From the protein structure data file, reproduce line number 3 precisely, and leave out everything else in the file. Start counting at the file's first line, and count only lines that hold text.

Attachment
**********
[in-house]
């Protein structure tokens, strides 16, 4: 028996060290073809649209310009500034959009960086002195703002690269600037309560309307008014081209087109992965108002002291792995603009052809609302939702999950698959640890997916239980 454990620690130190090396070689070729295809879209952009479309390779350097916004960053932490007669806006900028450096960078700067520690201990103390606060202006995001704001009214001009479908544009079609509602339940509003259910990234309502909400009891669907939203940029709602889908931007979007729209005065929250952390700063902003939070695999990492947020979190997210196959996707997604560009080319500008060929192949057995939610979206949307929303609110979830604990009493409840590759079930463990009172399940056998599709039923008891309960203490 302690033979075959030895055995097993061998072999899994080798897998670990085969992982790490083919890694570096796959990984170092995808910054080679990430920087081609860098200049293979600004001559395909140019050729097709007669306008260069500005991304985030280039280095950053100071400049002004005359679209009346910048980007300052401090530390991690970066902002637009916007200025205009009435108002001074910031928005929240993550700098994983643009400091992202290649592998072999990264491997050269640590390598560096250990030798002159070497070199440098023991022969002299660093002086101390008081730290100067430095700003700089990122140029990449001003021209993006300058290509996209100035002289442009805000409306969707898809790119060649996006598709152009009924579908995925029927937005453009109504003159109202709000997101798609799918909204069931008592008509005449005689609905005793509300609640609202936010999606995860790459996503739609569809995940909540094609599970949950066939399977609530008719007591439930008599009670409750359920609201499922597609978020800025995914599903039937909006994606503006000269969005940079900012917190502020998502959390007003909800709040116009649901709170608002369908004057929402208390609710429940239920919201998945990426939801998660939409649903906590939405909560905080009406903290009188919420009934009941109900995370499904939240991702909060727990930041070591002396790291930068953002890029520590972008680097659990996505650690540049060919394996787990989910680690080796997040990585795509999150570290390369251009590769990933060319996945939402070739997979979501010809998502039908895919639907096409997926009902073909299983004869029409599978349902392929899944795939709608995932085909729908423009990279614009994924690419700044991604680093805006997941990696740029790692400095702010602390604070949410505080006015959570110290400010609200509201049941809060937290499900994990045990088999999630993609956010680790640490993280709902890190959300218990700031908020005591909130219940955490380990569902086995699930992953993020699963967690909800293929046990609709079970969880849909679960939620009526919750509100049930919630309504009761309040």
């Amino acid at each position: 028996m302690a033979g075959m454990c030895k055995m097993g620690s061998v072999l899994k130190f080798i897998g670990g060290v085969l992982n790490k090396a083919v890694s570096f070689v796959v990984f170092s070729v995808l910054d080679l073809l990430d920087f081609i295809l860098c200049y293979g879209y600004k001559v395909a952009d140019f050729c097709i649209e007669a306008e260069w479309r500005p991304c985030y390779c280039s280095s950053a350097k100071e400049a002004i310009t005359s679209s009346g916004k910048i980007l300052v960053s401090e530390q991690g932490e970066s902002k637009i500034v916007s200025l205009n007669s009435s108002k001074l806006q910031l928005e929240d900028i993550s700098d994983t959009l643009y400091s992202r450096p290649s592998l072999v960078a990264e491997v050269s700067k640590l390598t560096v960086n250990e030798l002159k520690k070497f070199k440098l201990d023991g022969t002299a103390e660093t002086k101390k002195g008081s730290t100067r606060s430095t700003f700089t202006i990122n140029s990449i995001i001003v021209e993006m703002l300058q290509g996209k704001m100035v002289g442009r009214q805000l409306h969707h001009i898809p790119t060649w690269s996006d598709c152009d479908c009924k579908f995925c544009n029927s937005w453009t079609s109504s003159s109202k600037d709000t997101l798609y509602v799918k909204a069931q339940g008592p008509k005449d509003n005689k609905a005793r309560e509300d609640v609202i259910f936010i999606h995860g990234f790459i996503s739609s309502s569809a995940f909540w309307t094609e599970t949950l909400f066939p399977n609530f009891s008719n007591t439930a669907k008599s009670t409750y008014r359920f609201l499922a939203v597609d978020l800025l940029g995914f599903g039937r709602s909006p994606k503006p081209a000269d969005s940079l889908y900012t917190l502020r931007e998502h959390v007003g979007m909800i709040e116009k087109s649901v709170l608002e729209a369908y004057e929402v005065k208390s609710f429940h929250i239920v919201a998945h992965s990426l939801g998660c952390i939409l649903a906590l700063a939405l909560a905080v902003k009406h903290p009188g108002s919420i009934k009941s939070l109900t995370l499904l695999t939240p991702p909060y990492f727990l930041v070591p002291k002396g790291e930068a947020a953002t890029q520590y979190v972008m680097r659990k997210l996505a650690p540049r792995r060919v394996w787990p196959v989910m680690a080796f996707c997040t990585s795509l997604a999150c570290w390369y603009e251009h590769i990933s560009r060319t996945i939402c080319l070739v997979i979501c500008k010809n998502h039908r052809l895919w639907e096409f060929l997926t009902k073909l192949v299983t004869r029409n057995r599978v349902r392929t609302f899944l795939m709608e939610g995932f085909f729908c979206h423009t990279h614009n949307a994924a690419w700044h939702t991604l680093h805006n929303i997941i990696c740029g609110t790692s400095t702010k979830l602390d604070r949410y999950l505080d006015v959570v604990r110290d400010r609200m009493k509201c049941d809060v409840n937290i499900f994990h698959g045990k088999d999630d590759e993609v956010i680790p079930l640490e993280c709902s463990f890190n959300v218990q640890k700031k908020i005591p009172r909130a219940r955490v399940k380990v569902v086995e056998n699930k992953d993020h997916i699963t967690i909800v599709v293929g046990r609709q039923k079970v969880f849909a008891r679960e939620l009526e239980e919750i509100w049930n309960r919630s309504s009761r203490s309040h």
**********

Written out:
């Amino acid at each position: 028996m302690a033979g075959m454990c030895k055995m097993g620690s061998v072999l899994k130190f080798i897998g670990g060290v085969l992982n790490k090396a083919v890694s570096f070689v796959v990984f170092s070729v995808l910054d080679l073809l990430d920087f081609i295809l860098c200049y293979g879209y600004k001559v395909a952009d140019f050729c097709i649209e007669a306008e260069w479309r500005p991304c985030y390779c280039s280095s950053a350097k100071e400049a002004i310009t005359s679209s009346g916004k910048i980007l300052v960053s401090e530390q991690g932490e970066s902002k637009i500034v916007s200025l205009n007669s009435s108002k001074l806006q910031l928005e929240d900028i993550s700098d994983t959009l643009y400091s992202r450096p290649s592998l072999v960078a990264e491997v050269s700067k640590l390598t560096v960086n250990e030798l002159k520690k070497f070199k440098l201990d023991g022969t002299a103390e660093t002086k101390k002195g008081s730290t100067r606060s430095t700003f700089t202006i990122n140029s990449i995001i001003v021209e993006m703002l300058q290509g996209k704001m100035v002289g442009r009214q805000l409306h969707h001009i898809p790119t060649w690269s996006d598709c152009d479908c009924k579908f995925c544009n029927s937005w453009t079609s109504s003159s109202k600037d709000t997101l798609y509602v799918k909204a069931q339940g008592p008509k005449d509003n005689k609905a005793r309560e509300d609640v609202i259910f936010i999606h995860g990234f790459i996503s739609s309502s569809a995940f909540w309307t094609e599970t949950l909400f066939p399977n609530f009891s008719n007591t439930a669907k008599s009670t409750y008014r359920f609201l499922a939203v597609d978020l800025l940029g995914f599903g039937r709602s909006p994606k503006p081209a000269d969005s940079l889908y900012t917190l502020r931007e998502h959390v007003g979007m909800i709040e116009k087109s649901v709170l608002e729209a369908y004057e929402v005065k208390s609710f429940h929250i239920v919201a998945h992965s990426l939801g998660c952390i939409l649903a906590l700063a939405l909560a905080v902003k009406h903290p009188g108002s919420i009934k009941s939070l109900t995370l499904l695999t939240p991702p909060y990492f727990l930041v070591p002291k002396g790291e930068a947020a953002t890029q520590y979190v972008m680097r659990k997210l996505a650690p540049r792995r060919v394996w787990p196959v989910m680690a080796f996707c997040t990585s795509l997604a999150c570290w390369y603009e251009h590769i990933s560009r060319t996945i939402c080319l070739v997979i979501c500008k010809n998502h039908r052809l895919w639907e096409f060929l997926t009902k073909l192949v299983t004869r029409n057995r599978v349902r392929t609302f899944l795939m709608e939610g995932f085909f729908c979206h423009t990279h614009n949307a994924a690419w700044h939702t991604l680093h805006n929303i997941i990696c740029g609110t790692s400095t702010k979830l602390d604070r949410y999950l505080d006015v959570v604990r110290d400010r609200m009493k509201c049941d809060v409840n937290i499900f994990h698959g045990k088999d999630d590759e993609v956010i680790p079930l640490e993280c709902s463990f890190n959300v218990q640890k700031k908020i005591p009172r909130a219940r955490v399940k380990v569902v086995e056998n699930k992953d993020h997916i699963t967690i909800v599709v293929g046990r609709q039923k079970v969880f849909a008891r679960e939620l009526e239980e919750i509100w049930n309960r919630s309504s009761r203490s309040h």